An author of a new government report on the high cost of California housing is slated to speak at a regional housing summit this spring in Petaluma.
This month’s report by the state’s Legislative Analyst’s Office concludes that California housing prices have risen so much over the past four decades largely because demand has far exceeded supply, especially in the state’s coastal communities.
As a result, home prices and rents in the Golden State are “higher than just about anywhere else,” the authors write.
In the 1970s, California’s average home price was about a third higher than the nation’s. Today the average home in the state costs about $440,000, or 2½ times the national average. Rents, meanwhile, are about 50 percent higher here than in the rest of the country.
Addressing the shortage might require building roughly double the number of homes now constructed each year, with the extra units located “almost exclusively in coastal communities,” the report stated.
Cynthia Murray, president and CEO of the North Bay Leadership Council, said she read the new report and wanted to include its findings in the discussion at the May 8 event that her group is hosting.
“This is exactly what I want to talk about at the housing summit,” Murray recalled thinking. As a result, one of the report’s authors, senior fiscal and policy analyst Brian Uhler, has agreed to appear on a panel addressing possible ways to increase the housing supply.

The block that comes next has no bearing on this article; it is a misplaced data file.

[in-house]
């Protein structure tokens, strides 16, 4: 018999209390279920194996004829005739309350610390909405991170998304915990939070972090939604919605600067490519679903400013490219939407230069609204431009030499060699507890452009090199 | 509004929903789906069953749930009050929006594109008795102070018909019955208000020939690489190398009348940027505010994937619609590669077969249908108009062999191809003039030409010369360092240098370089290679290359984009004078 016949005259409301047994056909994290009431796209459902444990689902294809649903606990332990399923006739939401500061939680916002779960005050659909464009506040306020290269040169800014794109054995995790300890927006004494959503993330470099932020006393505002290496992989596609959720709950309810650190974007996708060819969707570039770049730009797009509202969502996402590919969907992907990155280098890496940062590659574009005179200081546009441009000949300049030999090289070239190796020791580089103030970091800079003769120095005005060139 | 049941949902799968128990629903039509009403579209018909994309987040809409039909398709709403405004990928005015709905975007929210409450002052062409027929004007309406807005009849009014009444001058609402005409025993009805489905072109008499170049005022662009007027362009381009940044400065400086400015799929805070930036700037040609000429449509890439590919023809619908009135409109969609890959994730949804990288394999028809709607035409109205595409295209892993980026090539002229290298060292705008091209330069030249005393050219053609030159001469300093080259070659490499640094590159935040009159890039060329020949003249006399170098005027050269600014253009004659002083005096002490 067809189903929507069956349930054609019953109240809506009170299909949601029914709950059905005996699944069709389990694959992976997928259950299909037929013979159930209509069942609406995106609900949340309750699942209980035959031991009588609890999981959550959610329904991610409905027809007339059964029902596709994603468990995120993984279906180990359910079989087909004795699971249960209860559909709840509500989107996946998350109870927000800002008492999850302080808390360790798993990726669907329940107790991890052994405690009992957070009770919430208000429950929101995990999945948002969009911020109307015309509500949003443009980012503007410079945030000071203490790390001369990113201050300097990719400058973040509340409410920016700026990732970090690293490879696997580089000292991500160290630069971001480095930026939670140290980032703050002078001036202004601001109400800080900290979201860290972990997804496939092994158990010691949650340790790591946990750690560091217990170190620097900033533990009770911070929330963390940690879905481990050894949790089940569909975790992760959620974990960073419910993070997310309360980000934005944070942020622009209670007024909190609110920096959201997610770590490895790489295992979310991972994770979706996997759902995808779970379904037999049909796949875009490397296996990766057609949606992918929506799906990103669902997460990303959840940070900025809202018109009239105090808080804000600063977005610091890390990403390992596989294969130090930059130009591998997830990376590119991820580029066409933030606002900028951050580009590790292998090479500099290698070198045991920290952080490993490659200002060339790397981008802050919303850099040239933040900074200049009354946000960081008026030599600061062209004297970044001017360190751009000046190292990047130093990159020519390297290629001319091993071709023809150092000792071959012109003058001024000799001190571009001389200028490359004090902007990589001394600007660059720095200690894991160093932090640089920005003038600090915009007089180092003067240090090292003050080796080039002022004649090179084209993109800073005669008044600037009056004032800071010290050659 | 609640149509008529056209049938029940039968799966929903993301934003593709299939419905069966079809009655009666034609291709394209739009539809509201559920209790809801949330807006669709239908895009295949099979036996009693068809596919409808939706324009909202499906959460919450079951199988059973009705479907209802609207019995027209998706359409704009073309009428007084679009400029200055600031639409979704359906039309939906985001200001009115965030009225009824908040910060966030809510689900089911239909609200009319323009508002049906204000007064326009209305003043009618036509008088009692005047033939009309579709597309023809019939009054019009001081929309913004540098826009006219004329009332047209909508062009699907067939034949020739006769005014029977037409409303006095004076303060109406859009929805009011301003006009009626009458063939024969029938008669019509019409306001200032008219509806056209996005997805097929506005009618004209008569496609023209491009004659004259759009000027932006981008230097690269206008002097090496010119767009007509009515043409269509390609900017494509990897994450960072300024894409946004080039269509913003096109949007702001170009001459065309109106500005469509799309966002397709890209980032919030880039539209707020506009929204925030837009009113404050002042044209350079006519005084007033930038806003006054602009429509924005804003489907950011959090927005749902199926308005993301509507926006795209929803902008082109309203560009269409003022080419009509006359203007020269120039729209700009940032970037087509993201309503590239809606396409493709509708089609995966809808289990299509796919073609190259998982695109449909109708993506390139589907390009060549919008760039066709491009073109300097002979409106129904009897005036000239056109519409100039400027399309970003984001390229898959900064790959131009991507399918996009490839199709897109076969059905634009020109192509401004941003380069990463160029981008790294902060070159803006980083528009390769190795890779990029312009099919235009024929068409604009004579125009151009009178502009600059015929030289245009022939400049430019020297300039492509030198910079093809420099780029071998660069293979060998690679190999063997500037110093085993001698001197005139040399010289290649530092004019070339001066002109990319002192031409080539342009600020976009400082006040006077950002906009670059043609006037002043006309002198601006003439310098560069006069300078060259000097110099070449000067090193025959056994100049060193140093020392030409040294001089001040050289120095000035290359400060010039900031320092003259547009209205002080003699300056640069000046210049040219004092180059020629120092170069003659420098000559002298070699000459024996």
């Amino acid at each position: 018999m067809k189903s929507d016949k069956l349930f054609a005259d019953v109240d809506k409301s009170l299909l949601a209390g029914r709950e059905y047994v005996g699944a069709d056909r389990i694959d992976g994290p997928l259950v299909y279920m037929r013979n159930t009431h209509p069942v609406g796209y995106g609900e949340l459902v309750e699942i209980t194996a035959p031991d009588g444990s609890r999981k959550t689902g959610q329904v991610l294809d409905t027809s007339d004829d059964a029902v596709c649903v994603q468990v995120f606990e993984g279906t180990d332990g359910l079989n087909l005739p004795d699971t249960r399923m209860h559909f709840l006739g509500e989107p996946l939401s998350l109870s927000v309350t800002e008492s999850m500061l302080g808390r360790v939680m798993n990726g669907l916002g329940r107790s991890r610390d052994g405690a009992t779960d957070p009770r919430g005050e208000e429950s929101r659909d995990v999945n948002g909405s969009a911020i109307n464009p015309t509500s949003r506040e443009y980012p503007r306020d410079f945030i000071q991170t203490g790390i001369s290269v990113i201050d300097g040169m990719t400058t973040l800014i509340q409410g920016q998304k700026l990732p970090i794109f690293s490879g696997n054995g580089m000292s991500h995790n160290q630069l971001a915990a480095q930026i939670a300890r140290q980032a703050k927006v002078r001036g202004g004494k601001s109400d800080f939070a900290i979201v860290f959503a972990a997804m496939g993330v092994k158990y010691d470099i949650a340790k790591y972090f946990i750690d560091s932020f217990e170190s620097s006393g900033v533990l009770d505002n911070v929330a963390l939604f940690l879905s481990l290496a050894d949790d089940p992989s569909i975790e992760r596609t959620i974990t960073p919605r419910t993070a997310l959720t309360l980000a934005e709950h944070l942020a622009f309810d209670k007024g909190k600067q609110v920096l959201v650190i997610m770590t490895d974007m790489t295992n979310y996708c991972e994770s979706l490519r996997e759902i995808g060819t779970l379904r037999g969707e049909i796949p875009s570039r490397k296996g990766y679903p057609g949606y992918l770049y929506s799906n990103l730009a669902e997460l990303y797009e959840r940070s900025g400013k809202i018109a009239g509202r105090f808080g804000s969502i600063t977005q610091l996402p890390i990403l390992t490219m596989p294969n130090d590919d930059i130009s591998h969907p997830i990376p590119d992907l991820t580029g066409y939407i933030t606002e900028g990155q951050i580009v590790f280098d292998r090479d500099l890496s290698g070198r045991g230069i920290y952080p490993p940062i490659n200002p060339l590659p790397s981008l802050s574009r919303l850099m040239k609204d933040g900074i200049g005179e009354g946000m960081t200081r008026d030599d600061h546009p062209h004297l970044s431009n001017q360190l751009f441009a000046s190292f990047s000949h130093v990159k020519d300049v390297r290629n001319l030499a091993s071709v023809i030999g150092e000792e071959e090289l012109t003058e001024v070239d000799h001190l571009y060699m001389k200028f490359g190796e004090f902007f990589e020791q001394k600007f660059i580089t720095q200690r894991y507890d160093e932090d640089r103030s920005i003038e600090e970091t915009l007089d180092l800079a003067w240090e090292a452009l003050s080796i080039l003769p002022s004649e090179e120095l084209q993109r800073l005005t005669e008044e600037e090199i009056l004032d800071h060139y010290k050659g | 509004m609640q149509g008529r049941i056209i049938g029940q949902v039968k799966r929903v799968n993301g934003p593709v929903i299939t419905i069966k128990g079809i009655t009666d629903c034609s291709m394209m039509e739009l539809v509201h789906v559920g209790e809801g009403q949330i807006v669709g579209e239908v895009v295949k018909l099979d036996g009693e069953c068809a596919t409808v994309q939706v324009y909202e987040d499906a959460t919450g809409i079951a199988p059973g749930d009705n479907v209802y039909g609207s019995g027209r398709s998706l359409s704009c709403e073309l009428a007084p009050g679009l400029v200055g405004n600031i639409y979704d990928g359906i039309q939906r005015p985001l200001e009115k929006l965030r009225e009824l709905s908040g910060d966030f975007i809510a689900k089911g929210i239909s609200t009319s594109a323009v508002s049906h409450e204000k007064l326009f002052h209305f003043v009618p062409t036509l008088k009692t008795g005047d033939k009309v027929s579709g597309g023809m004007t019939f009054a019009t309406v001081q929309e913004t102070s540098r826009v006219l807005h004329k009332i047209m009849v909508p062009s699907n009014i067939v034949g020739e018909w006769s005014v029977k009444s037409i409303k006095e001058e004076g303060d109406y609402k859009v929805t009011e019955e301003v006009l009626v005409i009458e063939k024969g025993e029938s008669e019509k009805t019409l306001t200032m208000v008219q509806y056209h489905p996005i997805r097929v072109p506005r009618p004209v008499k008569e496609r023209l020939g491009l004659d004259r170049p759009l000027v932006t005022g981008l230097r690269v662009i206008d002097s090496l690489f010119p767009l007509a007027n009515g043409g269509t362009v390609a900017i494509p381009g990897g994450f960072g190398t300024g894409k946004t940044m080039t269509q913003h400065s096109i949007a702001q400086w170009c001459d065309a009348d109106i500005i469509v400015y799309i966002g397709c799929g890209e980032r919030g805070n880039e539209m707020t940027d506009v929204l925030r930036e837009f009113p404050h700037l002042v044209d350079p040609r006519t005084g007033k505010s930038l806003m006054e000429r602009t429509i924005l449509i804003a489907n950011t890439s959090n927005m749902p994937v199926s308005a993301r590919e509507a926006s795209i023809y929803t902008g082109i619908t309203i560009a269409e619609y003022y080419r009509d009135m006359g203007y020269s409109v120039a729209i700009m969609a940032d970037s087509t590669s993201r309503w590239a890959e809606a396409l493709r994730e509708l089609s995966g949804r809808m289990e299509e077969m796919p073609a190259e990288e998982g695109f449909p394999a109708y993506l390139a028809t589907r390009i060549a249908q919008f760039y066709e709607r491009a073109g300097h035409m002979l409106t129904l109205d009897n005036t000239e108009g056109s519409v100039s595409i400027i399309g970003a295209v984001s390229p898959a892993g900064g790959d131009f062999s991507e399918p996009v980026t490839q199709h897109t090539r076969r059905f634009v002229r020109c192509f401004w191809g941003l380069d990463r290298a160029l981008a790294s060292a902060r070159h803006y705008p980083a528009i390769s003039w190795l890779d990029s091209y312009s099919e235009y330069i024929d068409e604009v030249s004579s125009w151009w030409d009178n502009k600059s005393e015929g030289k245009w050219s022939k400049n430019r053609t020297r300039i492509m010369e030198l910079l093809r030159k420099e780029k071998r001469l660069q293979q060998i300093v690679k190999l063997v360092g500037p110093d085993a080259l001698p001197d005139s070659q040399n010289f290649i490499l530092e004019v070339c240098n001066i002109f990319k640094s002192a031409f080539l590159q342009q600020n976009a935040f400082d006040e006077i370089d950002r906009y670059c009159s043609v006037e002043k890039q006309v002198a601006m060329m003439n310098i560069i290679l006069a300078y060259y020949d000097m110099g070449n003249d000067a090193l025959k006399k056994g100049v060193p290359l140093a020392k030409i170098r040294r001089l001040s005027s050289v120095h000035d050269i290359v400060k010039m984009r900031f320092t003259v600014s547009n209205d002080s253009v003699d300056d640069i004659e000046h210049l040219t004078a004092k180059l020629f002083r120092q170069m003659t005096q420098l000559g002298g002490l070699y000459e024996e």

Five years after the last recession, Sonoma County’s homebuilding sector is still pumping out less than a third of the number of new units that were built here over the past quarter-century. Last year, the county and its cities issued building permits for 465 units.
The lack of supply is one reason the county last year ranked among communities with the biggest rent hikes in the nation. Apartment rents have climbed nearly 30 percent in three years.
The leadership council, a regional group of private and nonprofit employers, has called the housing shortage a crisis and in response is hosting the May 8 summit.
One of the summit’s two keynote speakers, UC Berkeley housing and urban policy professor Carol Galante, praised the legislative analyst’s report for explaining how the state’s fiscal and environmental policies make it difficult to build more housing.
For example, local governments have more of a financial incentive to approve construction of sales-tax-generating retail projects rather than housing subdivisions, Galante said. And the state-required environmental review process “totally stymies” even ecologically sensitive housing proposals, she said. In so doing, such reviews fail to consider how the rejection of housing in a community can increase greenhouse gas emissions by forcing workers to live farther away and make longer commutes, she said.
“I think we as a society have to look at what the true cost of these policies are,” Galante said.